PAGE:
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051119-mda-nws-roar

Shirley Jensen volunteers to read with children for the ROAR (Reach Out and Read) program at Winola Elementary School. Here, Bella Jensen, her great-granddaughter, reads to her.

VIOLA — Winola Elementary School first-graders recently gave their reading buddies a warm thank you to end the ROAR (Reach Out and Read) program for the school year.

Winola Principal Kari Roberts told the volunteers: “Thank you for keeping (the program) alive for us. The kids love it; they talk about it all the time. Hopefully you’ve made some friendships that will last a lifetime.”

About 20 volunteers were paired with the first-graders at the beginning of the school year. Each Wednesday morning, the duos spent 20 minutes reading together. Another 20-plus volunteers were ready to sub if someone couldn't make it on any given day.

The 60 first-graders each get 20 minutes of one-on-one time to read out loud with their partners.

The long-running program was started by Ramona McMeekan, a now retired teacher who worked at Coyne Center Grade School in the 1970s. She brought the program with her to Winola Elementary and began again the second year after the school was annexed to Sherrard with the help of retired teachers Arlene Duty and Katie Hall.

Mary Bischoff, the retired Sherrard High School teacher who is now ROAR coordinator, works with first-grade teachers Julie Burns, Heather Barber and Natalie Beaver to keep the program going strong.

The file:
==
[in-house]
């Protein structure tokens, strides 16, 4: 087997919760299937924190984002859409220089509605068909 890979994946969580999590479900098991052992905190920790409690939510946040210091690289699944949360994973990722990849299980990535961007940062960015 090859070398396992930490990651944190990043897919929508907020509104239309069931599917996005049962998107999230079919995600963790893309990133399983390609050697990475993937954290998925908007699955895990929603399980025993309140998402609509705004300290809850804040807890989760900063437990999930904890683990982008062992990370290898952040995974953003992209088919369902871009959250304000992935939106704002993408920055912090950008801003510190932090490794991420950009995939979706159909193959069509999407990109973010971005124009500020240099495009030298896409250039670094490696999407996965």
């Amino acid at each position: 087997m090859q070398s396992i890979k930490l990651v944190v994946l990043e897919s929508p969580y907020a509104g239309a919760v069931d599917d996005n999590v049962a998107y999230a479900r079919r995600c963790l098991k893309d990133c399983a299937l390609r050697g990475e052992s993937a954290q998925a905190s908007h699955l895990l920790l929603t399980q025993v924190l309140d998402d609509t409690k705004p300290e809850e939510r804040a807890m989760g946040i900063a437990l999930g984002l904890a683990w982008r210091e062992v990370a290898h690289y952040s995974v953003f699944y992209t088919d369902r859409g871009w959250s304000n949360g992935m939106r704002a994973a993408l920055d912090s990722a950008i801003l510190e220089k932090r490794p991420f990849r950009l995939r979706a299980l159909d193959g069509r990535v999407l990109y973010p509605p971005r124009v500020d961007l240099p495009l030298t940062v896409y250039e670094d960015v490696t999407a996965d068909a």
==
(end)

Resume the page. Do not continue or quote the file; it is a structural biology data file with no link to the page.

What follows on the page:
Bischoff said when she retired five years ago, she needed something to do. “I liked working with the school district. When they asked me to be a reader, I said yes. My mom was a fourth-grade teacher here for many years, I feel very comfortable in the building." She said several Winola teachers were her students.

"I wanted to come back and give to the school district," she added.

Several of the volunteers are retired teachers. All are community members, and a few are grandparents who started when their grandchildren were in first grade and kept coming back.

Volunteer Jane Lawson, a retiree, said she’d been helping since 2003, and the kids kept her coming back.

“I love them. You see them out on the street, and they come up and say hi to you. It makes you feel good."

Lawson said one of her first-graders invited her to his house.

“He said, ‘You just come over when it comes time for the bus to come. You can ride the bus, and go home and find out where I live,' " she said with a laugh.

She said the difference in the kids' reading skills at the beginning of the program and the end is "amazing."

"There are some that really need the extra help. ... They’re just sweet kids," she said.

Lawson, 86, raised four children who all graduated from Winola High School. Her husband graduated from the school when it was in the Viola School District, and they currently have several great-grandchildren attending each school in the district. One of her grandchildren, Amber Bruning, works for the district as a speech pathologist.

Burns has been with the district for more than 30 years. She said the program boosted kids' self-confidence.

"It gives them a chance to sit with somebody one-on-one and have undivided attention, and that is so valuable," she said. "They look forward to seeing their ROAR listener every single week."

Each child made his or her reading partner a picture magnet and wrote a thank-you letter.

First-grader Cason Pundt said he didn’t want the program to end. “I love to read,” he said.

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